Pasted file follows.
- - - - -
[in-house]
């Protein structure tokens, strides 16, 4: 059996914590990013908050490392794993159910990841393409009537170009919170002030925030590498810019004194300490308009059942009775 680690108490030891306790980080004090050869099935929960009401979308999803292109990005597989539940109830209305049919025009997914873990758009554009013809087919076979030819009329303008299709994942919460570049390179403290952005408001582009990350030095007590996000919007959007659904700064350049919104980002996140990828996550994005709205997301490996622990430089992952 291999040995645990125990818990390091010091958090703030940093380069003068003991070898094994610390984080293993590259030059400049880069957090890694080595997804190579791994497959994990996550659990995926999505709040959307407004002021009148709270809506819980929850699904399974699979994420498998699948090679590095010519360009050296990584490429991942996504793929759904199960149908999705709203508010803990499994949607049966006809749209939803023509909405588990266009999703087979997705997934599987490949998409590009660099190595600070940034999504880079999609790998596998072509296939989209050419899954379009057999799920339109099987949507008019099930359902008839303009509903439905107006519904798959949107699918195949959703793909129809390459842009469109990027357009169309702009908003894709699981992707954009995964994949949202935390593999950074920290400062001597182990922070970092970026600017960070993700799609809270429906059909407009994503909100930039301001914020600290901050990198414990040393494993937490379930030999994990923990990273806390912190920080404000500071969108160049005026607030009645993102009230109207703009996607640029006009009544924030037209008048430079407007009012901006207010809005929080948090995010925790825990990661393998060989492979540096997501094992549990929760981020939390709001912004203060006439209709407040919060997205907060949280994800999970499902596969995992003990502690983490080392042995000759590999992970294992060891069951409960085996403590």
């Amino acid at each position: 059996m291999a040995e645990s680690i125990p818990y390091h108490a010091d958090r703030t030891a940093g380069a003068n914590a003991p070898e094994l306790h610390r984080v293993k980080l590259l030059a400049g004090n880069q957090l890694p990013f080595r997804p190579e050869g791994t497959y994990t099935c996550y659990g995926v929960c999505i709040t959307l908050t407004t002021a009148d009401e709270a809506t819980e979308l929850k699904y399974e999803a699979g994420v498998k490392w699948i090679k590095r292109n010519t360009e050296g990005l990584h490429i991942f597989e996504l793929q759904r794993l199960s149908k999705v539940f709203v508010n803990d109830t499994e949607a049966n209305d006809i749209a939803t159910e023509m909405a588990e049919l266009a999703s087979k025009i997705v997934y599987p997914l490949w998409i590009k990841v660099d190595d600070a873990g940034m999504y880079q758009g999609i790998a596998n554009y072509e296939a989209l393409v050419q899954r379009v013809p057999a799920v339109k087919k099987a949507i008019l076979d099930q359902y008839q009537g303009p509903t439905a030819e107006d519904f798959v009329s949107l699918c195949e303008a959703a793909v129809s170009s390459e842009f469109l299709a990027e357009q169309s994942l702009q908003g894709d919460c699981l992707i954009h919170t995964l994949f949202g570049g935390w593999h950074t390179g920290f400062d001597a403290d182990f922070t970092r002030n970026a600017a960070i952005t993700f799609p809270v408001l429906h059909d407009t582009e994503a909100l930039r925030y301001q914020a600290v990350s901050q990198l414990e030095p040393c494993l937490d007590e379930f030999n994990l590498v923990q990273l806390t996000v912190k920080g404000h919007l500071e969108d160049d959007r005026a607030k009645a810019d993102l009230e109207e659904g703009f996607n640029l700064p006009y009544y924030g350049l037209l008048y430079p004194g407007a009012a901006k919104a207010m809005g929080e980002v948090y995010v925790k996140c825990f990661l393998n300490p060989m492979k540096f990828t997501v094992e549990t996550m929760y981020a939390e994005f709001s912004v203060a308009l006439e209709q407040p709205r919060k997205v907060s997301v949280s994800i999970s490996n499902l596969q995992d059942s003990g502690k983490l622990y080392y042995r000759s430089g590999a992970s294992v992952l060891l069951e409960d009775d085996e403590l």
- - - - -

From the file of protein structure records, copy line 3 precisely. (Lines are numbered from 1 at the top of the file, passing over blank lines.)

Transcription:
């Amino acid at each position: 059996m291999a040995e645990s680690i125990p818990y390091h108490a010091d958090r703030t030891a940093g380069a003068n914590a003991p070898e094994l306790h610390r984080v293993k980080l590259l030059a400049g004090n880069q957090l890694p990013f080595r997804p190579e050869g791994t497959y994990t099935c996550y659990g995926v929960c999505i709040t959307l908050t407004t002021a009148d009401e709270a809506t819980e979308l929850k699904y399974e999803a699979g994420v498998k490392w699948i090679k590095r292109n010519t360009e050296g990005l990584h490429i991942f597989e996504l793929q759904r794993l199960s149908k999705v539940f709203v508010n803990d109830t499994e949607a049966n209305d006809i749209a939803t159910e023509m909405a588990e049919l266009a999703s087979k025009i997705v997934y599987p997914l490949w998409i590009k990841v660099d190595d600070a873990g940034m999504y880079q758009g999609i790998a596998n554009y072509e296939a989209l393409v050419q899954r379009v013809p057999a799920v339109k087919k099987a949507i008019l076979d099930q359902y008839q009537g303009p509903t439905a030819e107006d519904f798959v009329s949107l699918c195949e303008a959703a793909v129809s170009s390459e842009f469109l299709a990027e357009q169309s994942l702009q908003g894709d919460c699981l992707i954009h919170t995964l994949f949202g570049g935390w593999h950074t390179g920290f400062d001597a403290d182990f922070t970092r002030n970026a600017a960070i952005t993700f799609p809270v408001l429906h059909d407009t582009e994503a909100l930039r925030y301001q914020a600290v990350s901050q990198l414990e030095p040393c494993l937490d007590e379930f030999n994990l590498v923990q990273l806390t996000v912190k920080g404000h919007l500071e969108d160049d959007r005026a607030k009645a810019d993102l009230e109207e659904g703009f996607n640029l700064p006009y009544y924030g350049l037209l008048y430079p004194g407007a009012a901006k919104a207010m809005g929080e980002v948090y995010v925790k996140c825990f990661l393998n300490p060989m492979k540096f990828t997501v094992e549990t996550m929760y981020a939390e994005f709001s912004v203060a308009l006439e209709q407040p709205r919060k997205v907060s997301v949280s994800i999970s490996n499902l596969q995992d059942s003990g502690k983490l622990y080392y042995r000759s430089g590999a992970s294992v992952l060891l069951e409960d009775d085996e403590l």